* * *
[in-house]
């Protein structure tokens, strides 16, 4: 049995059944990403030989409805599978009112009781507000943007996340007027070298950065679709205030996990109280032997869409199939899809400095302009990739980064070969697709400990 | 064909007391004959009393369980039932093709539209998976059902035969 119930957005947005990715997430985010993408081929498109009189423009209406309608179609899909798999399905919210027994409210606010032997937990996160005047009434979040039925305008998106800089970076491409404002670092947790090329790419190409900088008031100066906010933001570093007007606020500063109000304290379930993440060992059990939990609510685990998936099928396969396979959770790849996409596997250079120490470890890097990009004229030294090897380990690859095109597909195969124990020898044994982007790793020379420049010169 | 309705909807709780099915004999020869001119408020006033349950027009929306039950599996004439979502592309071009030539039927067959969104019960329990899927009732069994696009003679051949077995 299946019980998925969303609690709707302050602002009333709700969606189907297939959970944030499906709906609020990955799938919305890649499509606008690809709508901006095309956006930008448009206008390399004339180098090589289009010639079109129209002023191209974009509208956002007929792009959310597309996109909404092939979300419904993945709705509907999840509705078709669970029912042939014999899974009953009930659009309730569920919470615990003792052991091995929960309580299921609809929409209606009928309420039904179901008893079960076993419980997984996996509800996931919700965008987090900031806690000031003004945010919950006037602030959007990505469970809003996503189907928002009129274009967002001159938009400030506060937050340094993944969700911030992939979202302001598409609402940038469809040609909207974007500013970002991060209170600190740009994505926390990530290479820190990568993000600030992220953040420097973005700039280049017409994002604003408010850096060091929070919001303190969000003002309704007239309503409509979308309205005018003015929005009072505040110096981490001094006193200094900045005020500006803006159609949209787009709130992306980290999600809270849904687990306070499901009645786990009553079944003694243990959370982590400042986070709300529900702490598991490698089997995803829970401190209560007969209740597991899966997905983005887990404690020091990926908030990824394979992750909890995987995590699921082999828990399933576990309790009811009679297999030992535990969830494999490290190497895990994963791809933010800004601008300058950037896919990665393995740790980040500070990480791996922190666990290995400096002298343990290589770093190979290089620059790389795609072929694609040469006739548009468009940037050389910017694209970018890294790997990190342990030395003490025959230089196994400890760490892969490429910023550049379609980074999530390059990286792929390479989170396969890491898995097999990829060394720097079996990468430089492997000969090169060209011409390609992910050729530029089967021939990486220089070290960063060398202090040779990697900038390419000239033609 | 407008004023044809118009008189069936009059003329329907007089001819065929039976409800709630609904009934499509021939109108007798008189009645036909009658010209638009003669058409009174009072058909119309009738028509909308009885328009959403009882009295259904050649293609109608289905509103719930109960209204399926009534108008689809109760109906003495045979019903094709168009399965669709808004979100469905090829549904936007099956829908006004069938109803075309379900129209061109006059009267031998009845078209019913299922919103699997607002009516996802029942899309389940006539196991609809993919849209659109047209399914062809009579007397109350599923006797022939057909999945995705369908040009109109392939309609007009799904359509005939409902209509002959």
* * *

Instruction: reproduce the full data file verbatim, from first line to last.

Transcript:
[in-house]
């Protein structure tokens, strides 16, 4: 049995059944990403030989409805599978009112009781507000943007996340007027070298950065679709205030996990109280032997869409199939899809400095302009990739980064070969697709400990 | 064909007391004959009393369980039932093709539209998976059902035969 119930957005947005990715997430985010993408081929498109009189423009209406309608179609899909798999399905919210027994409210606010032997937990996160005047009434979040039925305008998106800089970076491409404002670092947790090329790419190409900088008031100066906010933001570093007007606020500063109000304290379930993440060992059990939990609510685990998936099928396969396979959770790849996409596997250079120490470890890097990009004229030294090897380990690859095109597909195969124990020898044994982007790793020379420049010169 | 309705909807709780099915004999020869001119408020006033349950027009929306039950599996004439979502592309071009030539039927067959969104019960329990899927009732069994696009003679051949077995 299946019980998925969303609690709707302050602002009333709700969606189907297939959970944030499906709906609020990955799938919305890649499509606008690809709508901006095309956006930008448009206008390399004339180098090589289009010639079109129209002023191209974009509208956002007929792009959310597309996109909404092939979300419904993945709705509907999840509705078709669970029912042939014999899974009953009930659009309730569920919470615990003792052991091995929960309580299921609809929409209606009928309420039904179901008893079960076993419980997984996996509800996931919700965008987090900031806690000031003004945010919950006037602030959007990505469970809003996503189907928002009129274009967002001159938009400030506060937050340094993944969700911030992939979202302001598409609402940038469809040609909207974007500013970002991060209170600190740009994505926390990530290479820190990568993000600030992220953040420097973005700039280049017409994002604003408010850096060091929070919001303190969000003002309704007239309503409509979308309205005018003015929005009072505040110096981490001094006193200094900045005020500006803006159609949209787009709130992306980290999600809270849904687990306070499901009645786990009553079944003694243990959370982590400042986070709300529900702490598991490698089997995803829970401190209560007969209740597991899966997905983005887990404690020091990926908030990824394979992750909890995987995590699921082999828990399933576990309790009811009679297999030992535990969830494999490290190497895990994963791809933010800004601008300058950037896919990665393995740790980040500070990480791996922190666990290995400096002298343990290589770093190979290089620059790389795609072929694609040469006739548009468009940037050389910017694209970018890294790997990190342990030395003490025959230089196994400890760490892969490429910023550049379609980074999530390059990286792929390479989170396969890491898995097999990829060394720097079996990468430089492997000969090169060209011409390609992910050729530029089967021939990486220089070290960063060398202090040779990697900038390419000239033609 | 407008004023044809118009008189069936009059003329329907007089001819065929039976409800709630609904009934499509021939109108007798008189009645036909009658010209638009003669058409009174009072058909119309009738028509909308009885328009959403009882009295259904050649293609109608289905509103719930109960209204399926009534108008689809109760109906003495045979019903094709168009399965669709808004979100469905090829549904936007099956829908006004069938109803075309379900129209061109006059009267031998009845078209019913299922919103699997607002009516996802029942899309389940006539196991609809993919849209659109047209399914062809009579007397109350599923006797022939057909999945995705369908040009109109392939309609007009799904359509005939409902209509002959």